Rittschof, D. & P. McClellan-Green. 2005. Molluscs as multidisciplinary models in environment toxicology. Mar. Poll. Bull., 5: 369-373.         [ Links ]

Rocha, C.M.C., V. Venekey, T.N.C. Bezerra & J.R.B. Souza. 2006. Phytal marine nematode assemblages and their relation with the macrophytes structural complexity in a Brazilian tropical rocky beach. Hydrobiologia, 553: 219-230.         [ Links ]

Rueda, J.L. & C. Salas. 2008. Molluscs associated with a subtidal Zostera marina L. bed in southern Spain: linking seasonal changes of fauna and environmental variables. Estuar. Coast. Shelf Sci., 79: 157-167.         [ Links ]

Sá, F.S. & R.C. Nalesso. 2000. Fauna associada aos bancos de algas na área de influência da Companhia Siderúrgica de Tubarão-CST, município da Serra, ES. In: S. Watanabe (ed.). Simpósio de ecossistemas da Costa Sul e Sudeste Brasileira. Publicações ACIESP, São Paulo, 2(109): 118-125.         [ Links ]

Sanchez-Moyano, J.E., D.A. Fa, F.J. Estacio & J.C. Garcia-Gomez. 2006. Monitoring of marine benthic communities and taxonomic resolution: an approach through diverse habitats and substrates along the Southern Iberian coastline. Helgol. Mar. Res., 60: 243-255.         [ Links ]

Santos, C.G. & M.D. Correia. 2001. Composição quali-quantitativa do fital Halimeda opuntia (Linnaeus) (Chlorophyta) do recife de coral da Pajuçara, Maceió, Alagoas, Brasil. Rev. Bras. Zoociências, 3(1): 93-104.         [ Links ]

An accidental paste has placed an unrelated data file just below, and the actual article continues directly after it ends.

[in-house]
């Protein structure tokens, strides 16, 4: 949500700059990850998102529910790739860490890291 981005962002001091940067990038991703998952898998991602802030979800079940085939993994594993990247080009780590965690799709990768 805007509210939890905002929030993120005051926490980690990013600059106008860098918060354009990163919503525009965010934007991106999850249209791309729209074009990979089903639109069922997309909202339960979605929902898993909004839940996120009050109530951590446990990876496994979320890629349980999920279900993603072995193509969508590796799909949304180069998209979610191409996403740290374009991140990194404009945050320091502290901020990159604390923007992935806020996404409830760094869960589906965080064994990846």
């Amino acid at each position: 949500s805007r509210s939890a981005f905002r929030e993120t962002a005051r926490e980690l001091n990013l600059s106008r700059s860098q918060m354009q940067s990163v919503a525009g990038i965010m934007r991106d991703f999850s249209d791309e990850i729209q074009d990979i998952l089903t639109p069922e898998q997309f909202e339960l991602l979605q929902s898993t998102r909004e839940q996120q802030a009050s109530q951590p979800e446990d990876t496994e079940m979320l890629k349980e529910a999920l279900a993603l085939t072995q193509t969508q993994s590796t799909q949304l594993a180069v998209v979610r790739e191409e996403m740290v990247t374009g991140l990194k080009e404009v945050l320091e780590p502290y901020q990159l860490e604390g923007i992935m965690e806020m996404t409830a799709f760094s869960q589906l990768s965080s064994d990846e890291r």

Schmidt, A.L. & R.E. Scheibling. 2007. Effects of native and invasive macroalgal canopies on composition and abundance of mobile benthic macrofauna and turf-forming algae. J. Exp. Mar. Biol. Ecol., 341: 110-130.         [ Links ]

Széchy, M.T.M. & E.J. Paula. 2000. Padrões estruturais quantitativos de bancos de Sargassum (Phaeophyta, Fucales) do litoral dos Estados do Rio de Janeiro e São Paulo, Brasil. Rev. Bras. Bot., 23(2): 121-132.         [ Links ]

Tanaka, M.O. & F.P.P. Leite. 2003. Spatial scaling in the distribution of macrofauna associated with Sargassum stenophyllum (Mertens) Martius: analyses of faunal groups, gammarid life habits, and assemblage structure. J. Exp. Mar. Biol. Ecol., 293: 1-22.         [ Links ]

Tararam, A.S. & Y. Wakabara. 1981. The mobile fauna -especially Gammaridea- of Sargassum cymosum. Mar. Ecol. Prog. Ser., 5: 157-163.         [ Links ]

Terlizzi, A., D. Scuderi, S. Fraschetti & M.J. Anderson. 2005. Quantifying effects of pollution on biodiversity: a case study of highly diverse molluscan assemblages in the Mediterranean. Mar. Biol., 148: 293-305.         [ Links ]

Tuya, F., T. Weinberg & M.S. Thomsen. 2008. The spatial arrangement of reefs alters the ecological patterns of fauna between interspersed algal habitats. Estuar. Coast. Shelf Sci., 78: 774-782.         [ Links ]

Viejo, R.M. 1999. Mobile epifauna inhabiting the invasive Sargassum muticum and two local seaweeds in northern Spain. Aquat. Bot., 64: 131-149.         [ Links ]

Zar, J.H. 1996. Biostatistical Analysis. Prentice Hall, New Jersey, 662 pp.         [ Links ]

 


Received: 5 April 2012; Accepted: 11 October 2013